Washington Redskins Training Camp: 5 Early Storylines to Watch
As usual with the Washington Redskins, one storyline will dominate all others at training camp, the same way it will once the 2015 NFL regular season begins. It concerns the continued development of quarterback Robert Griffin III in head coach Jay Gruden's offense.
The two formed an uneasy partnership during 2014's dire 4-12 campaign. But Griffin is now fully healthy, has a dedicated position coach and even got a few more weapons, as if he needed any, via the 2015 NFL draft.
So the onus is now on 2012's disappointing second overall pick to finally put it all together this season. Of course, significant improvement from the group in front of him can help Griffin immensely.
That means better play along an offensive line now expertly tutored by noted lineman whisperer Bill Callahan. But Callahan aside, a big key to that improvement will be left tackle Trent Williams' health.
The Pro Bowler is one of four key players who still need to rebound from injuries to be factors during camp. It's a group that also includes defensive stalwart Ryan Kerrigan and veteran cover man DeAngelo Hall.
The latter is part of a position group heavily bolstered during this offseason. If Hall can't get back to his best, his bloated contract might even push him off the roster altogether. He won't be alone.
Find out about five of the most prominent early storylines worth keeping an eye on at Washington's camp.
Key Injuries Need to Heal
Williams will continue to be the cornerstone of Washington's O-line, even after the team drafted tackle Brandon Scherff fifth overall. The problem is he's still hobbled by an ankle injury.
That leaves 2010's fourth overall pick sidelined at a time when Callahan is stressing new techniques. Remember, power-based principles will be a feature of this season's blocking scheme. Williams has spent his first five pro seasons executing the mobile, zone-style stretch blocking Gruden's predecessor, Mike Shanahan, installed.
To complicate matters, there are differing views about exactly when Williams will be ready. CSNWashington.com reporters Tarik El-Bashir and Rich Tandler offered these assessments.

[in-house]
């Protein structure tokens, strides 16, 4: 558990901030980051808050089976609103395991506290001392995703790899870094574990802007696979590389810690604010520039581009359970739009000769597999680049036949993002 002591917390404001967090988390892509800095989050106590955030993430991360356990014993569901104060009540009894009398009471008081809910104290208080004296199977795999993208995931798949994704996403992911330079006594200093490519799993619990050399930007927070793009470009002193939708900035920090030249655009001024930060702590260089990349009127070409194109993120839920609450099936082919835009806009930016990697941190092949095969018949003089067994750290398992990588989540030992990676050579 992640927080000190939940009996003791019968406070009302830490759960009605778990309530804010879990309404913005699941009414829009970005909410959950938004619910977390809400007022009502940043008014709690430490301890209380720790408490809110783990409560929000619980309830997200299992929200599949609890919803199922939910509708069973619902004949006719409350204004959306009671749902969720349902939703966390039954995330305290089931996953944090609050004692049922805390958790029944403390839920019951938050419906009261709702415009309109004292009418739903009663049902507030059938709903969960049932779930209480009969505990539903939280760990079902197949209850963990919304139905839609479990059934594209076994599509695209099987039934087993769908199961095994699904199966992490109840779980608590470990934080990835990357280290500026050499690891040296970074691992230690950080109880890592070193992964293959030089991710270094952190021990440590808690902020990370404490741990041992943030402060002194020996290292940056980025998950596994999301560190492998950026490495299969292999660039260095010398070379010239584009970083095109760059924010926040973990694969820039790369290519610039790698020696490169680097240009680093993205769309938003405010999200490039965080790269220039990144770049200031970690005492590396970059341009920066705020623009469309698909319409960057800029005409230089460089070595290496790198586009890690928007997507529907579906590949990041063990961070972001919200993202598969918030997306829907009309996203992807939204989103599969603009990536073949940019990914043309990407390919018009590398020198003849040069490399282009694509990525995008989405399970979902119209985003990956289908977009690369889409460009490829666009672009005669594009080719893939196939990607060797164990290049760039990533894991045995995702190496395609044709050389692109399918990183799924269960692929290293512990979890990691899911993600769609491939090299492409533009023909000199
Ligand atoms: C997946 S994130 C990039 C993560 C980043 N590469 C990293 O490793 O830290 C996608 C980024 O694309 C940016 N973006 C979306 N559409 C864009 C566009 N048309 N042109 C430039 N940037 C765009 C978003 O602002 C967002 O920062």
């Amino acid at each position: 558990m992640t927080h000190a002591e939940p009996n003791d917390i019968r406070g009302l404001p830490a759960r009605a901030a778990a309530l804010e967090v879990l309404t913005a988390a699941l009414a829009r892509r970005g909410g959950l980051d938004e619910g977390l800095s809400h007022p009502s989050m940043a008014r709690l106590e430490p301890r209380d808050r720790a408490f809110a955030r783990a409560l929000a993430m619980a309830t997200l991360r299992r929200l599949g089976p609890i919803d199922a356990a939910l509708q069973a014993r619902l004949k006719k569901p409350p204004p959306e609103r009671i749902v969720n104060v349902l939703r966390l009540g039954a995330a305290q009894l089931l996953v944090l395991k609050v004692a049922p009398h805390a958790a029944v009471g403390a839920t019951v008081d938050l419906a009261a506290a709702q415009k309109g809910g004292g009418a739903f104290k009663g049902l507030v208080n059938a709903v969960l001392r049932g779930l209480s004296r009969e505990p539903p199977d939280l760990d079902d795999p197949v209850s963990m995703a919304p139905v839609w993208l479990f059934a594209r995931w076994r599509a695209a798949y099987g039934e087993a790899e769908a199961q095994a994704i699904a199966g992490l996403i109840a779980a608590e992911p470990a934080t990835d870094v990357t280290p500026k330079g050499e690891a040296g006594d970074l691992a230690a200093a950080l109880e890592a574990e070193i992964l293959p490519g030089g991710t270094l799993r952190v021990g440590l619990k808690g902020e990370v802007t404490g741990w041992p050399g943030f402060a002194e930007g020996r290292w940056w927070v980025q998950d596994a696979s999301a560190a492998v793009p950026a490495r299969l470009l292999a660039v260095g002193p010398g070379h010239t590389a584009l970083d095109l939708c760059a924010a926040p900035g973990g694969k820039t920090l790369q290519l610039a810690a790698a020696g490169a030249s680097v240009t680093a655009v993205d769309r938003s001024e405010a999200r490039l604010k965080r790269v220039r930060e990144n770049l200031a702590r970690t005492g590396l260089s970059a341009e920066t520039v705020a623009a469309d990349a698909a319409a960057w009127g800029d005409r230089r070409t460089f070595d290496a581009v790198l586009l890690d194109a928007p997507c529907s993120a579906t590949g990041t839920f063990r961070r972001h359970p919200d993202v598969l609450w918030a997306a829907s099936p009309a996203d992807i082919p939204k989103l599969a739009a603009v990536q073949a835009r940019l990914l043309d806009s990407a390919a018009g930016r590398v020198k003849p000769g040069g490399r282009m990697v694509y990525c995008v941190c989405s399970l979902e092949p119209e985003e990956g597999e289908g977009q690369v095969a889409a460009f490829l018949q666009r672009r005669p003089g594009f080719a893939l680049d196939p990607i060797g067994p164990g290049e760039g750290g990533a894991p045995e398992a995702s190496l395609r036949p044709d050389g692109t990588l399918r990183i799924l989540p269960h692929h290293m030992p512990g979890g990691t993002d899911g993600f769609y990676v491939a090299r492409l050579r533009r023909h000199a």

El-Bashir is concerned by how long it's taking Williams to bounce back:
Williams is tough and able to play through pain; we witnessed that last season. But this ankle injury, which he suffered in the regular season finale and aggravated in Pro Bowl practice a few weeks later, was still sore enough six months later to keep him out of veteran minicamp. Six months. That’s an awfully long time to be dealing with a sprain, and you can bet it’s something everyone will be watching closely in the opening days of camp.
By contrast, Tandler believes the 6'5", 337-pounder will be ready for both camp and the start of the real action. Yet Tandler also thinks Williams' sketchy durability could be a factor come contract-negotiation time, an important consideration for a player who will be a free agent in 2016.
And speaking of contracts, Williams is on the last year of his deal. It’s great that he can play through pain as Tarik noted. But the Redskins, or any team, will be hesitant to pay premium left tackle dollars to someone who seems to be playing on one leg on a regular basis.
Tandler and El-Bashir also discussed the health of Kerrigan, Hall and made-of-glass tight end Jordan Reed. But while every member of that trio is important, particularly premier pass-rusher Kerrigan, Williams is the one to watch.
The improvements made to the O-line, both at the coaching and personnel levels, will count for naught if the unit's best player is stuck in the treatment room.
Is DeAngelo Hall Primed for the Exit?
Maybe that ought to read should DeAngelo Hall be primed for the exit? That's become a relevant question after the 31-year-old ruptured the same Achilles twice last season.
The uncertainty surrounding him has been compounded by the emergence of 2014 fourth-rounder Bashaud Breeland. Combined with San Francisco 49ers starter Chris Culliver's arrival during free agency, Breeland's ascent means the Redskins are no longer so reliant on Hall.
It also means the veteran may struggle to find an obvious role in the current revamped defensive backfield. Breeland and Culliver look like locks as the starters on the outside.
Maybe Hall could take the slot corner role, a position he played during the 2012 season. So far, though, that's not how things have played out this offseason.